3. leah July 5, 2009 at 3:52 pm #

    I’m with Alexis and Kate. If they really wanted to “prove” a point about fat people being equally “worthy” of love, they would just cast their regular shows more diversely. But then, if promoting respect and value for all people were a priority for Fox, making pretty much all reality shows would not get made, as they generally revolve around humiliation and reducing complex human beings to caricatures and punchlines. But yeah, making a show that segregates fat people doesn’t prove you don’t hate fat people, it just further demonstrates your belief that they don’t belong on the same level or share the same value as thin people.

    But I must admit, if they made a reality show about some of our favorite big girl personalities, I’d watch it. Come on, who doesn’t want to see a show where Plumcake goes out on the town or Francesca goes on an adventure in the alps?

  4. Jennie July 5, 2009 at 6:33 pm #

    In house, Fox calls it “The Fat-chelor” …. Lovely huh? No respect at all.

  5. Nemtynakht July 6, 2009 at 9:20 am #

    These commercials disgust me, and as such I promised myself I wouldn’t waste too much time thinking about this show. BUT, the reason they don’t just cast a range of people in so-called “normal” (i.e. non-fat) shows is because the superficial guy would be likely to vote off the overweight women first, just as he almost invariably gets rid of the minority women first. If they want any sort of parity, they should choose their MEN more carefully, too.

  6. leah July 6, 2009 at 2:52 pm #

    Nem raises an interesting point that sparks some questions for me. While there are numerous indications that size is generally less of an impediment to success for men and that we have greater expectations for women to be and remain thin after marriage (a wife having “let herself go” is considered by some to be an acceptable excuse for cheating or divorce, for example) without a similar standard for men, would it be feasible in a context like the reality dating show to cast a male “prize” that did not meet society’s physical definition of such, particularly in terms of size? Would having a well-dressed but rotund man competed for by women in a range of sizes be more or less “believable” or entertaining than, say, a version of the bachelorette where the leading lady was a fabulous woman of size whose attention was the pursuit of men in a range of sizes? Here onMftBG, while we explore a new concept of beauty for women and demand its representation in the fashion market and media, the vast majority of our “monday hotness” icons, while not always traditionally gorgeous, are usually pretty thin. Perhaps because I do not have to live it, I know that I am rarely forced to confront body image expectations that face men and the challenges that may pose; thinking about it now makes me question what contributions to them I may be making through my own choices.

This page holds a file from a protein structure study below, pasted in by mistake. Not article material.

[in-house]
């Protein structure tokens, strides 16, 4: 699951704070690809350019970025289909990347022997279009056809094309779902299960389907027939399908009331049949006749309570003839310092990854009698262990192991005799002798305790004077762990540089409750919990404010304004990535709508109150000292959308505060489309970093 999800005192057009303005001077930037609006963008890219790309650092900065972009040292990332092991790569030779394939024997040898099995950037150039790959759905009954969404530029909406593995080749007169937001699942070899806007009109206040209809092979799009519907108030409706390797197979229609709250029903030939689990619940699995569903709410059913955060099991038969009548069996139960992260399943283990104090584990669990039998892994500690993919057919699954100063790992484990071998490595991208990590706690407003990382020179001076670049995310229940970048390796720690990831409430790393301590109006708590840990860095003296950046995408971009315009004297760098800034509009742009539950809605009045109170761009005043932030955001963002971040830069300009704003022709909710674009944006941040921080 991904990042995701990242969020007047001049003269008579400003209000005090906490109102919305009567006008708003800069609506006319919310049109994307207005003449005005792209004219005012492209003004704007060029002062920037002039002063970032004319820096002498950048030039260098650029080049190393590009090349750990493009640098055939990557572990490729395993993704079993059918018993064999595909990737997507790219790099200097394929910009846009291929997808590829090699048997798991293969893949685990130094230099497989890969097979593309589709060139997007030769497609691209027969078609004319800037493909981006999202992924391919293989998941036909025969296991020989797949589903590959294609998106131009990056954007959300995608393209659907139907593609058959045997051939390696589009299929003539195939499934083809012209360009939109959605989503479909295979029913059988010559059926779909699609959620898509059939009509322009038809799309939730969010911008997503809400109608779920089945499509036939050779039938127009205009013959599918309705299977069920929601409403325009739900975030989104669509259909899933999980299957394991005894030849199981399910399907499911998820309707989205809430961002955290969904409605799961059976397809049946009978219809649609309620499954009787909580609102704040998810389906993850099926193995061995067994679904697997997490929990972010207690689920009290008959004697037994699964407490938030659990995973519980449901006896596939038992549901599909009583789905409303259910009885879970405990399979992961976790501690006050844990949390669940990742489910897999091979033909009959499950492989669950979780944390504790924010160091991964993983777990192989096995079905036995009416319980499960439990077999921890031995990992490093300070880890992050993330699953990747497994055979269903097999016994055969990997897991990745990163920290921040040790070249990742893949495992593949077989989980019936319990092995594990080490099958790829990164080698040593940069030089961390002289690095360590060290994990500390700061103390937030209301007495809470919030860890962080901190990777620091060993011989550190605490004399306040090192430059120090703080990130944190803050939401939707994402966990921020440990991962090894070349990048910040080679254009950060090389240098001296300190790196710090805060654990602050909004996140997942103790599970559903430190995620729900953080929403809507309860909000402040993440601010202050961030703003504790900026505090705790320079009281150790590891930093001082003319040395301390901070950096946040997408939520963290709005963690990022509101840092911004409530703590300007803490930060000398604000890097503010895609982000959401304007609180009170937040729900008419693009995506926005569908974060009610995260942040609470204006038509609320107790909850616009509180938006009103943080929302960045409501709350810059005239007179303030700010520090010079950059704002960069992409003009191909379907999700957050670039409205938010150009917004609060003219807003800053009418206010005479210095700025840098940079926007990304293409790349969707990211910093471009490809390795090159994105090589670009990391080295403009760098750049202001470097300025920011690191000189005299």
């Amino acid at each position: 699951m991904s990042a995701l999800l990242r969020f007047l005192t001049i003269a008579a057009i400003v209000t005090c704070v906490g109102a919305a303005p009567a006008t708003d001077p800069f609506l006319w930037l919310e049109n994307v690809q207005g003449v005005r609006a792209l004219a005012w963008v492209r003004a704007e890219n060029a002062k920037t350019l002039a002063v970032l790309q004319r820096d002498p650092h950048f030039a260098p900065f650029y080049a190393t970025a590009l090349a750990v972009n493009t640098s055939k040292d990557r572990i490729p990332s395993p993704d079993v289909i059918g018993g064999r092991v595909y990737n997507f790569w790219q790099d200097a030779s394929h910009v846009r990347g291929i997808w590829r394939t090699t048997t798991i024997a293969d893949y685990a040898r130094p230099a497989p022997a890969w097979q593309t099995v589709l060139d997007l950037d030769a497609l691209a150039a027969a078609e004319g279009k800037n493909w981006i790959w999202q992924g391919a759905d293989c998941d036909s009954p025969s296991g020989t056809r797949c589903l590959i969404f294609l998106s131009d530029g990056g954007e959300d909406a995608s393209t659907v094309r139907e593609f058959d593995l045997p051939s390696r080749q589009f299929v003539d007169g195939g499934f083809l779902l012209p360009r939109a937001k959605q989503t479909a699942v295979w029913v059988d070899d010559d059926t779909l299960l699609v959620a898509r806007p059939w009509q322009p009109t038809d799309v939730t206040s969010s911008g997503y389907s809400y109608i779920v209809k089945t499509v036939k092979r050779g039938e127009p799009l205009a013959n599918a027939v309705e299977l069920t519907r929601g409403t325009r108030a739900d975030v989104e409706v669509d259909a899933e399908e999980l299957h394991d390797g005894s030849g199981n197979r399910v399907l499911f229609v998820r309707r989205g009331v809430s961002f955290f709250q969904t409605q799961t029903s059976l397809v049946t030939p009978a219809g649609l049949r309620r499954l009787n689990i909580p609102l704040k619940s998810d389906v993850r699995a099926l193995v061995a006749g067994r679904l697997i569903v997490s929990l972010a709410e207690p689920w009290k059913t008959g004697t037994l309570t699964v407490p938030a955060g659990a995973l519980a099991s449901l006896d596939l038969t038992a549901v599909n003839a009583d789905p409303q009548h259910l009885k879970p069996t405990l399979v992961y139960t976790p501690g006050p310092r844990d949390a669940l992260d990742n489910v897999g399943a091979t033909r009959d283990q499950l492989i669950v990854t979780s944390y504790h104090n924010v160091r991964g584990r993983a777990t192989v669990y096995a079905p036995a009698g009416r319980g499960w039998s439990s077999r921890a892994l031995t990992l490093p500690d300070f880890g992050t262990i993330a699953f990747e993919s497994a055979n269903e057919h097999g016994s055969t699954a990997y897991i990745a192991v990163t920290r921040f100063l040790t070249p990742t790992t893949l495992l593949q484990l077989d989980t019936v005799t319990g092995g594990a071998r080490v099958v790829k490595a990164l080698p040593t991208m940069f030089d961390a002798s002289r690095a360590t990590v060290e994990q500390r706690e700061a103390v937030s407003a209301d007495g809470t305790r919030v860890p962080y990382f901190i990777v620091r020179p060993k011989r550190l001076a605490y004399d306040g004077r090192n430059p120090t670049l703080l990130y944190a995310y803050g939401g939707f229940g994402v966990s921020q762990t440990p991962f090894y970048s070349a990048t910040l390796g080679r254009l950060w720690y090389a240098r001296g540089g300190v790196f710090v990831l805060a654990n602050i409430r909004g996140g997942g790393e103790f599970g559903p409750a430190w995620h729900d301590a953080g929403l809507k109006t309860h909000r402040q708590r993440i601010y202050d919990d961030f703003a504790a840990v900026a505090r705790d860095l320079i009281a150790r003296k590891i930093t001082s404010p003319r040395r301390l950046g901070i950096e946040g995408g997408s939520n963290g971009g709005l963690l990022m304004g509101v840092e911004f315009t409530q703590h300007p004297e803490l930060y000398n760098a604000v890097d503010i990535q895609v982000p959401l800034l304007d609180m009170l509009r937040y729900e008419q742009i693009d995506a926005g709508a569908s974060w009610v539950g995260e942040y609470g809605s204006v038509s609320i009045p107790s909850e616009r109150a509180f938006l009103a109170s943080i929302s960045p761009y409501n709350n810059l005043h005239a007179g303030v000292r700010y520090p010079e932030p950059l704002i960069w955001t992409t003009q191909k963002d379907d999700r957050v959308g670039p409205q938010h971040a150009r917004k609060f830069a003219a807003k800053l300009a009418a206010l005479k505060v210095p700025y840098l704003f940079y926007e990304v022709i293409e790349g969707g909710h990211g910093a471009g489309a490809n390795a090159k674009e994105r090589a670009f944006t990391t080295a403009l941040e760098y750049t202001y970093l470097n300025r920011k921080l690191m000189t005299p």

7. Amy July 6, 2009 at 5:53 pm #

    The whole idea of the show is idiotic. I personally cannot stand The Bachelor and other dating shows, but when I heard that this show was going to feature curvy women and it was going to be on Fox; I decided it would be a hot mess and avoid at all costs. Because lets face it, Fox is not known for having the best judgement. However, what really made me angry was Lane Bryant. They were endorsing the show and telling women to audition.